As with all peer training programs, it's important to provide top-notch training to parent partners before they join the workforce. In our PET classes, we emphasize the importance of focusing on strengths to facilitate the recovery process. One parent partner remarked that in the past she had almost forgotten that her child was still a beautiful human being, and that she hadn't realized how little providers and teachers spoke of hope and her son's recovery.

Like most peer employees, parent partners often experience resistance from the professional teams they are hired to join, so they need support from management. Professional team members often voice concerns about parent partners' professionalism, competency, and lack of formal behavioral health education. Thus, parent partners have to work diligently at creating a space for themselves. Training professional staff about the benefits of parent partners will help alleviate this resistance. Strong support from immediate supervisors and top leadership is a key to success. It's important to link the parent partners' work to the organization's overall vision.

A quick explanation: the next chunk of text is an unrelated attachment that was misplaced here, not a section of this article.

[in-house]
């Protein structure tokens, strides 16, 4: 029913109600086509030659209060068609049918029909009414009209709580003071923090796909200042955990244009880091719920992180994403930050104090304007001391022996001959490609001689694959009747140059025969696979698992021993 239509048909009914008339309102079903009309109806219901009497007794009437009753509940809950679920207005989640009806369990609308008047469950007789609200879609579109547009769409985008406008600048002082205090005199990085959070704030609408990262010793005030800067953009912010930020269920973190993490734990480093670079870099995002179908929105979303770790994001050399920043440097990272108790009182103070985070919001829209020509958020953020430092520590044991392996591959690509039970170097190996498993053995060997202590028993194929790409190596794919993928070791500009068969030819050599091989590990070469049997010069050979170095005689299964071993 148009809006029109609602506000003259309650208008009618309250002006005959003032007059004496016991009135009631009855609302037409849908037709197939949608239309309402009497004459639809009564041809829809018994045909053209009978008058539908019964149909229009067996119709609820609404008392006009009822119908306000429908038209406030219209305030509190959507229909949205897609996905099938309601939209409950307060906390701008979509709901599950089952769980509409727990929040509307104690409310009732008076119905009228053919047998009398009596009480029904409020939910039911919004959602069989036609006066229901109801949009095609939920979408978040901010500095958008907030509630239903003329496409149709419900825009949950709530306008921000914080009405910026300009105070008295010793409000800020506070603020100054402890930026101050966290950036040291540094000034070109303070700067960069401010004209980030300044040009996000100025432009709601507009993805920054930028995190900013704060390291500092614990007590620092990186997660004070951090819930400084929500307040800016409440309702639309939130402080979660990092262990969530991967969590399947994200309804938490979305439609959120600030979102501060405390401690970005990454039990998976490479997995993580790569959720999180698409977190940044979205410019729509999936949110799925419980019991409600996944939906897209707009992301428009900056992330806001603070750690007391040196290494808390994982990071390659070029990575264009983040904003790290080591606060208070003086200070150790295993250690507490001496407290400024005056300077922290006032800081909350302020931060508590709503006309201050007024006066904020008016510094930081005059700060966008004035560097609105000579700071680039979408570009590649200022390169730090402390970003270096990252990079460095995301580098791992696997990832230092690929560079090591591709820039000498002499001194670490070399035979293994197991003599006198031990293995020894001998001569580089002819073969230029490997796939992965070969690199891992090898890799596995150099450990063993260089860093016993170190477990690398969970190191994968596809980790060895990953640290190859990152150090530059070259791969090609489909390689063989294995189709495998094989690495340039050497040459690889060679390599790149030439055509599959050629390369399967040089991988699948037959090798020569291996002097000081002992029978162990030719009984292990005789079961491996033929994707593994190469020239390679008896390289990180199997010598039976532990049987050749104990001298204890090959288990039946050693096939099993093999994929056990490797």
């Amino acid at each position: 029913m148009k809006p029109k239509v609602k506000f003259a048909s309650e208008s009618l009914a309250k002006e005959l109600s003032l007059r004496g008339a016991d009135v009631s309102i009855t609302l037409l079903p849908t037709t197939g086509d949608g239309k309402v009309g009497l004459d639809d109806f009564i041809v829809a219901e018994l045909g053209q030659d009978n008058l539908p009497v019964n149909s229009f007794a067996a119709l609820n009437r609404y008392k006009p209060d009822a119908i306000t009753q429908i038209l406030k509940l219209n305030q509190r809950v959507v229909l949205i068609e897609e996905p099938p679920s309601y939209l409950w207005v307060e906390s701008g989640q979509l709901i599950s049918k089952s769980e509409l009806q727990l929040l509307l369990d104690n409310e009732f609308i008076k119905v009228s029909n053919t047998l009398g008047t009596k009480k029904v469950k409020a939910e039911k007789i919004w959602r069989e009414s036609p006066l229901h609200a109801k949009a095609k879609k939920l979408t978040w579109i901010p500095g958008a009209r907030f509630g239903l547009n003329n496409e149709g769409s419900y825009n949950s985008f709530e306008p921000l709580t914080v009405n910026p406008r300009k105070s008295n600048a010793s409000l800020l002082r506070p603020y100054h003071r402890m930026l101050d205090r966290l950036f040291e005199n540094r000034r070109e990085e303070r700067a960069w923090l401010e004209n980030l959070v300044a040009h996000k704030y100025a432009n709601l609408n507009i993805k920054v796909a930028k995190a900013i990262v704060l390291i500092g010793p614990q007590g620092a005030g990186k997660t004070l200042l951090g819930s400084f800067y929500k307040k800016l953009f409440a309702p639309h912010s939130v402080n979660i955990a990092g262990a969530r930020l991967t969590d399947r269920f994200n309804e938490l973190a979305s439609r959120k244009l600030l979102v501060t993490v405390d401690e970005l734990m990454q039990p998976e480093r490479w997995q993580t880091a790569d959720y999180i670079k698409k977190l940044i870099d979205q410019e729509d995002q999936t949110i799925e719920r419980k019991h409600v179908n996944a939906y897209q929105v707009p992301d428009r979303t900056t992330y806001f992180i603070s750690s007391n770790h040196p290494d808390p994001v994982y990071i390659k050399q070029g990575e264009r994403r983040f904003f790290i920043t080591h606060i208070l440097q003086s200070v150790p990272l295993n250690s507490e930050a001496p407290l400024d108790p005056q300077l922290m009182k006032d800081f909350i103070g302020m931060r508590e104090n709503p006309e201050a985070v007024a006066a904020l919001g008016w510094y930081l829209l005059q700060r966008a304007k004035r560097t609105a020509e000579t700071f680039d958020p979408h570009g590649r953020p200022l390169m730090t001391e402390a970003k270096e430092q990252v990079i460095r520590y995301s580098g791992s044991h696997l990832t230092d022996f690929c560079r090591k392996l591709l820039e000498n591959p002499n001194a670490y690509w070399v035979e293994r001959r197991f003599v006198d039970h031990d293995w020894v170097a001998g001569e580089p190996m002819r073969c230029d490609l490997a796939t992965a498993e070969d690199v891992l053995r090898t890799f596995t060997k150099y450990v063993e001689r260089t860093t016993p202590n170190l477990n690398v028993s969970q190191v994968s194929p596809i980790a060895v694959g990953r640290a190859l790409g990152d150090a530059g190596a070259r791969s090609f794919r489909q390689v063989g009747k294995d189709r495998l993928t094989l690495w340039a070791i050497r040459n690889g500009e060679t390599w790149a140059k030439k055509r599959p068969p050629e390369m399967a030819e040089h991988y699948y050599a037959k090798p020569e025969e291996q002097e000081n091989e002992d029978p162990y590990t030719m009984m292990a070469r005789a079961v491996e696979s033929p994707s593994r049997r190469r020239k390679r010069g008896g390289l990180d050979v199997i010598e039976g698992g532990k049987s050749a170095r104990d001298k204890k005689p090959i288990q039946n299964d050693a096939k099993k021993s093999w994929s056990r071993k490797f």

Don't be discouraged by civil service requirements. If your organization is part of a governmental entity bound by civil service requirements, take heart! If Riverside County was able to work within this structure to set up job descriptions for this class of employment, you might be able to do it too (you can reach Donna at If, however, you are exhausted by the thought of working through this process, think about adding parent partners at contracted provider agencies. They have much more latitude when it comes to setting up employment opportunities for new job classifications. Once parent partners are hired by a contracted provider, they could work at your sites on your teams even though they are employed elsewhere.